‘They ought to understand that, with all the miseries it imposes upon them, the present system simultaneously engenders the material conditions and the social forms necessary for an economical reconstruction of society. Instead of the conservative motto: “A fair day’s wage for a fair day’s work!” they ought to inscribe on their banner the revolutionary watchword: “Abolition of the wages system!’ (Marx, Value, Price and Profit)
“The co-operative factories of the labourers themselves represent within the old form the first sprouts of the new, although they naturally reproduce, and must reproduce, everywhere in their actual organisation all the shortcomings of the prevailing system. But the antithesis between capital and labour is overcome within them, if at first only by way of making the associated labourers into their own capitalist, i.e., by enabling them to use the means of production for the employment of their own labour. They show how a new mode of production naturally grows out of an old one, when the development of the material forces of production and of the corresponding forms of social production have reached a particular stage. Without the factory system arising out of the capitalist mode of production there could have been no co-operative factories. Nor could these have developed without the credit system arising out of the same mode of production.”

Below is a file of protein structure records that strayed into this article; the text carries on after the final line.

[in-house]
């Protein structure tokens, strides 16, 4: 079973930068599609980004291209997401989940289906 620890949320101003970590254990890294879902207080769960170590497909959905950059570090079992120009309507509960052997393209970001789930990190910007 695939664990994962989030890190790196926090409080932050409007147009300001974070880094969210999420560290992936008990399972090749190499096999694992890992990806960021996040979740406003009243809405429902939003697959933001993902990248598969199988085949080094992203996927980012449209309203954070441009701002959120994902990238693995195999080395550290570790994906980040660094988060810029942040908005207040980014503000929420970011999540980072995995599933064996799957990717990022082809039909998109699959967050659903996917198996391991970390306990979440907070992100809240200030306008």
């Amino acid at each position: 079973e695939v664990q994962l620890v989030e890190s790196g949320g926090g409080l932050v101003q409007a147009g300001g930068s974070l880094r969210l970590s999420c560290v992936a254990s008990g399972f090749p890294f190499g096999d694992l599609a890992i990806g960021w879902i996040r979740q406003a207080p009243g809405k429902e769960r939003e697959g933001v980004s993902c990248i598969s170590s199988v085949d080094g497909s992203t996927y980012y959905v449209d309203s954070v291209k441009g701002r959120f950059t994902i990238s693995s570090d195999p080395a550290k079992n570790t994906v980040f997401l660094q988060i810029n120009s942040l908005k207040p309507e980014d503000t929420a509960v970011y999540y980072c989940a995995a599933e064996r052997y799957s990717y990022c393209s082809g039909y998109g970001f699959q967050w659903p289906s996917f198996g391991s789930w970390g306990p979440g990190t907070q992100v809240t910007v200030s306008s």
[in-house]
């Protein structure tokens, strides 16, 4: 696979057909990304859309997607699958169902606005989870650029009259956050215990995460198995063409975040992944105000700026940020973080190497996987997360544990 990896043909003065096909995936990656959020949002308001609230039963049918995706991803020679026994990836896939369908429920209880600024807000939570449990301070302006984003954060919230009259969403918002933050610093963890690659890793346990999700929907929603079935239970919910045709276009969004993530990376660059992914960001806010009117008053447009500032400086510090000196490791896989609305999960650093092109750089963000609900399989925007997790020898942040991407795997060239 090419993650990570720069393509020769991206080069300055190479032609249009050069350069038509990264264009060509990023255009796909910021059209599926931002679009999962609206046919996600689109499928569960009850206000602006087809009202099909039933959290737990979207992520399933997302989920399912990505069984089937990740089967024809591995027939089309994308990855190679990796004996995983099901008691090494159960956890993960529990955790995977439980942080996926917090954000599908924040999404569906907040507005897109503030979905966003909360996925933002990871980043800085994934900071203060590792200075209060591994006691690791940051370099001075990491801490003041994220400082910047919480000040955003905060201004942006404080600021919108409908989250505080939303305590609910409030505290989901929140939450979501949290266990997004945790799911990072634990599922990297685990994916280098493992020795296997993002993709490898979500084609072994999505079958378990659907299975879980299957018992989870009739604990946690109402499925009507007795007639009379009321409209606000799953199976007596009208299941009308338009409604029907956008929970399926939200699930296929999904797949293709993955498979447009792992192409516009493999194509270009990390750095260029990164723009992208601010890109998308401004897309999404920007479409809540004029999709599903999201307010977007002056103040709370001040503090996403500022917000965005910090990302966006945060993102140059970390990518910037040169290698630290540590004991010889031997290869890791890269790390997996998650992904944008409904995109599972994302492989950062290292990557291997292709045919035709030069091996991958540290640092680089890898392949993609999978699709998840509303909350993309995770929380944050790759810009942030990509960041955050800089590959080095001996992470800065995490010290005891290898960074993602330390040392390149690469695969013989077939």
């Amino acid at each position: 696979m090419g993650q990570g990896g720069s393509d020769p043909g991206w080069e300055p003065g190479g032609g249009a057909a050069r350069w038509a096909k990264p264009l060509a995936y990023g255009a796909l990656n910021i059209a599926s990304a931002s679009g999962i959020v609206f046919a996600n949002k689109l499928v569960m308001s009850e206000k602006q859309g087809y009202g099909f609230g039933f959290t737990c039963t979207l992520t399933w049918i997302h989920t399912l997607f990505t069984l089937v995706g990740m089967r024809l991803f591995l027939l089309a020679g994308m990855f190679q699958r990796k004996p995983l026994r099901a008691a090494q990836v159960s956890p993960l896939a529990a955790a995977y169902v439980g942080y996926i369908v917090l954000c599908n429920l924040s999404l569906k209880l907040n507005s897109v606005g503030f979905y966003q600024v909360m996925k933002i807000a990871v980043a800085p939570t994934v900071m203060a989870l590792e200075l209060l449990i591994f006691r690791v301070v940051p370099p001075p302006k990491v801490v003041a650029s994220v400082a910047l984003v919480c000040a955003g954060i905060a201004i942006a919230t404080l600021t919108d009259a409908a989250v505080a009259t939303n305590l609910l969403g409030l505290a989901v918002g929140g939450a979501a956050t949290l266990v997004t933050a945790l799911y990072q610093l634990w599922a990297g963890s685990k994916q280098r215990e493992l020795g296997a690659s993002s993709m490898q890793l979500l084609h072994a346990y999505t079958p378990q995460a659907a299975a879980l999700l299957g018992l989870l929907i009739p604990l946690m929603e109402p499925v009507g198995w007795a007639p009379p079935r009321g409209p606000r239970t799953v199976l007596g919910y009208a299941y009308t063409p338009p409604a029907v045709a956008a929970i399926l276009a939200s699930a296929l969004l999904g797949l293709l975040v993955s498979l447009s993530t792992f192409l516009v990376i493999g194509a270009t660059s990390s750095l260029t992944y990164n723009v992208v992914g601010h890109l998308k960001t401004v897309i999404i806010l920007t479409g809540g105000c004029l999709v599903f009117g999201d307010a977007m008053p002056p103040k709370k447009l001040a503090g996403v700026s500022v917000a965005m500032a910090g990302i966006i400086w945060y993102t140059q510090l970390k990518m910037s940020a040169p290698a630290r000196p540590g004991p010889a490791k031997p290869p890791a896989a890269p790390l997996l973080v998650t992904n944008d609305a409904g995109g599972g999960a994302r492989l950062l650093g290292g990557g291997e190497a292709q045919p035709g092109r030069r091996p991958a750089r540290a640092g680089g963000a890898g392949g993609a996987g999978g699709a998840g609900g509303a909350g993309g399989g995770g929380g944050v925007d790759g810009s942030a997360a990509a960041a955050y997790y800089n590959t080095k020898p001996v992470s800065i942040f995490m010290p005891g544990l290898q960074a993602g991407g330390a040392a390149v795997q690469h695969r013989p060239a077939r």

“The credit system is not only the principal basis for the gradual transformation of capitalist private enterprises into capitalist stock companies, but equally offers the means for the gradual extension of co-operative enterprises on a more or less national scale. The capitalist stock companies, as much as the co-operative factories, should be considered as transitional forms from the capitalist mode of production to the associated one, with the only distinction that the antagonism is resolved negatively in the one and positively in the other”